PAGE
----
Susan Kusel and Sean Rubin’s reinterpretation of I. L. Peretz’s classic story “Der Kunzen-Macher” — about poverty, faith, and a surprise visit by the Prophet Elijah — retains the original’s message about faith and Jewish survival. However, it is clear from the front matter and opening pages that this book explores a new setting and direction. Images of the United States Capitol, the Washington Monument, and flowering cherry blossom trees indicate a dramatic move from the Eastern European shtetl to the United States capital city during the years of the Great Depression. The Passover Guest also features a new cast and cultural context. Elijah is still there to conjure their seder from nothing, but the inspiring monument to American patriarch Abraham Lincoln also plays an important role, emphasizing that Jews experience the same trials and triumphs across time and place.
While other adaptations of Peretz’s sory retain the main characters as a poor childless couple, here the protagonist is Muriel, a little girl whose family has been devastated by the world’s economic collapse: “The year 1933 was different. Her father, like so many others, had lost his job.” Rather than experiencing poverty as an unvarying part of Jewish life, as it was in many parts of Eastern Europe, the poverty this American Jewish family has suffered is a reversal of fortune. Their celebration of Passover will be a casualty of this financial chaos. Muriel runs home between a breadline of the unemployed and a group of men reading frightening headlines about the continuing upheaval.
Rubin, who cites the influence of Chagall in his afterword, uses a broad range of color to highlight shifts in the characters’ lives. The grays and browns of Muriel’s neighborhood disappear when she stops to visit the Lincoln Memorial; this massive monument to democracy is bathed in a blue glow, with Abraham Lincoln watching from “his magnificent marble chair.” Muriel notices an itinerant magician practicing his art on the building’s steps, and watches as this almost macabre figure — exaggeratedly thin with distorted body and limbs — is transformed. His brown hair turns red, and the eggs he is juggling “become blazing candles.” This introduction to the man who will turn out to be Elijah is deliberately jarring, alluding to his strange power. The interior of the monument then takes on the red shade of sunset, as Lincoln seems to be looking down on the conversation between Muriel and the stranger.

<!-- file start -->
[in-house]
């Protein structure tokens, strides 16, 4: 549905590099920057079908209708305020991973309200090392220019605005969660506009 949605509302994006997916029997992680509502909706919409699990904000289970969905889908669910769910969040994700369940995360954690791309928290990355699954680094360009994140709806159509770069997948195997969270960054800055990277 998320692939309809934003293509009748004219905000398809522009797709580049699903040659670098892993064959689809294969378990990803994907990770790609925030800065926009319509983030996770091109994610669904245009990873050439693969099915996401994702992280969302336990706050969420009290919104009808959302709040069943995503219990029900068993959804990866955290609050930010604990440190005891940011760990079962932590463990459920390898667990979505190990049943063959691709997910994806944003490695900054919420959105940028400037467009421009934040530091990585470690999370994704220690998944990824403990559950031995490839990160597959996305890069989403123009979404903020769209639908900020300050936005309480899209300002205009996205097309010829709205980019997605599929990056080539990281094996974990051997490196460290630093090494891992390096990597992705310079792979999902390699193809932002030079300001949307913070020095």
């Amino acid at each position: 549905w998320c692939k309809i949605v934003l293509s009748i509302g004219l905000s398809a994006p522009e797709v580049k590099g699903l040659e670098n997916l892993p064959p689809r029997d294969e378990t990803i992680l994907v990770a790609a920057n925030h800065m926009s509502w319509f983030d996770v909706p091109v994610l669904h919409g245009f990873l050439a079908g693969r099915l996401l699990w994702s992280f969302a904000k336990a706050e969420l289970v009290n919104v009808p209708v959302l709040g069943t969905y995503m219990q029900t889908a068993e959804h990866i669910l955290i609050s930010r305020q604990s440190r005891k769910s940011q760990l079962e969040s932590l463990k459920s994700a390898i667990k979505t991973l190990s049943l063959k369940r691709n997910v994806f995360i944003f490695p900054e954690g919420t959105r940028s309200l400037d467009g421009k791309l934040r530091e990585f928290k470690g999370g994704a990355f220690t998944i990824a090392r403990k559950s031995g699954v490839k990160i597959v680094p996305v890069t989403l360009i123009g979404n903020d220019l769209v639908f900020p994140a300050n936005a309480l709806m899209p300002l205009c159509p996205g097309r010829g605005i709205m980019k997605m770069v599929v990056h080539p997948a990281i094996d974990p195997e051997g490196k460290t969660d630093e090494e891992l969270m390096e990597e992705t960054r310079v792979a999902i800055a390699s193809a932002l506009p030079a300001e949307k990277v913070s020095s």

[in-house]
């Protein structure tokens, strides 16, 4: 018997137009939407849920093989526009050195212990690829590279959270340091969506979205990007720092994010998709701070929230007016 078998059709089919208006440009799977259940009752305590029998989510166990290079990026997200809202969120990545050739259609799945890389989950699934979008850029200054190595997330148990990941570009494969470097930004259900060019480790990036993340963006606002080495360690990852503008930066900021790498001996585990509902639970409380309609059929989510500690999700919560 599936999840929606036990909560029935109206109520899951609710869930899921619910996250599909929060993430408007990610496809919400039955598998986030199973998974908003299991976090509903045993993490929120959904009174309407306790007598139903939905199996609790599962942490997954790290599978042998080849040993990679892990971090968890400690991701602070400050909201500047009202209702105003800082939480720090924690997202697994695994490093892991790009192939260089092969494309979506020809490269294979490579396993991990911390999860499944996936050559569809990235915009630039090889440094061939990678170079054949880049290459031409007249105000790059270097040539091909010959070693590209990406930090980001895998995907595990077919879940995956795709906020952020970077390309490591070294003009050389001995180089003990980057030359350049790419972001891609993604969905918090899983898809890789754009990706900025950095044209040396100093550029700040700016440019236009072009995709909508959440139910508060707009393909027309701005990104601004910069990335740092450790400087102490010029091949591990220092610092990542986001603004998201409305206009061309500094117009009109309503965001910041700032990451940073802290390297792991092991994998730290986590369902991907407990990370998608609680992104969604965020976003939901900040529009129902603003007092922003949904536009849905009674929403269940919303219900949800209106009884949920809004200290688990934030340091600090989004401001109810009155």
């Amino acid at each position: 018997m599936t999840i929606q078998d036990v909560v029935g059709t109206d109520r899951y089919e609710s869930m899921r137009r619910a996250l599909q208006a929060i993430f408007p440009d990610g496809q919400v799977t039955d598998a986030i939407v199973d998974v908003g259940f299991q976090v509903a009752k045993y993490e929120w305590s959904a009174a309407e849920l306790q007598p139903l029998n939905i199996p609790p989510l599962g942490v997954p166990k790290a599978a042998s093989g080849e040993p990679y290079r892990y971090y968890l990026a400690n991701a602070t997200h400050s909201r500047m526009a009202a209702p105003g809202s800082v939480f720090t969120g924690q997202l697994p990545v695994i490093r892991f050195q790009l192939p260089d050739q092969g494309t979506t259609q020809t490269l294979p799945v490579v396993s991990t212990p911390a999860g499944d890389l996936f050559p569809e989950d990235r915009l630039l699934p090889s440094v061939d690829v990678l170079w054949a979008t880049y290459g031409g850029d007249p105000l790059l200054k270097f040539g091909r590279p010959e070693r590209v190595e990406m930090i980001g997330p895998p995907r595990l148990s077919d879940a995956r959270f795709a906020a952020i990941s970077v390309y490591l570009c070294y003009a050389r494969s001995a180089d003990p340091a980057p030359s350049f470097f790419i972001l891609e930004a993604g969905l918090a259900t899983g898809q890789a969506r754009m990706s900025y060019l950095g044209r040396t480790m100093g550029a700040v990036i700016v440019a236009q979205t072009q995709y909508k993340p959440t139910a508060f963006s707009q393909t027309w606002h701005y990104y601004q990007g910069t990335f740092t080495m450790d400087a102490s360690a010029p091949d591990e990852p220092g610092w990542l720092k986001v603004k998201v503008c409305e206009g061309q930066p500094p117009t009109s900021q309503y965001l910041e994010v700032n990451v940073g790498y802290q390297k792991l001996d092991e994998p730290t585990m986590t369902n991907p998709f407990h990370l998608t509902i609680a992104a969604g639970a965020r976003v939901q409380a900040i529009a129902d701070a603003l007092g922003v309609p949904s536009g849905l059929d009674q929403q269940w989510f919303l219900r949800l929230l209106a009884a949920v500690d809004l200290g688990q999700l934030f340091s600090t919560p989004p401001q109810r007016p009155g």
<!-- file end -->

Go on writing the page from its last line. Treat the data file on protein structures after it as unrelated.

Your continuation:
Arriving home, Muriel sees her parents resigned to giving up their annual Passover ritual. The room is dark and sparsely furnished, the table set only with a pair of candles, a Haggadah placed in the center, and a cup labeled with Elijah’s name. The magician enters and creates a meal of such wild abundance that the items almost spill off the table. The visual image matches the text exactly. How could three people even consume the “mountains of tender brisket, oceans of flavorful soup, and fields of crunchy matzah”? But the possibility of too many leftovers is not their worst problem. Muriel’s parents are worried that the magician has only cast a spell, a dangerous illusion. Muriel encourages them to consult the rabbi; in this version of Peretz’s story, he is not alone in his study, but about to preside over a crowded seder.
A striking illustration shows the whole community leaving the synagogue and walking back with Muriel’s family to their home. The humble neighborhood buildings and the traditionally clothed people could easily be placed in the shtetlsfrom which either they or their ancestors immigrated to the United States. There is even a group of klezmermusicians improbably playing their instruments on the eve of Passover. Only the presence of the Lincoln Memorial and the Capitol remind readers of the story’s flexibility, where an enduring past and an updated setting call for the same mysterious guest to perform a miracle.
The Passover Guest includes insightful notes by the author and artist and information about the holiday of Passover.
Emily Schneider writes about literature, feminism, and culture for Tablet, The Forward, The Horn Book, and other publications, and writes about children’s books on her blog. She has a Ph.D. in Romance Languages and Literatures.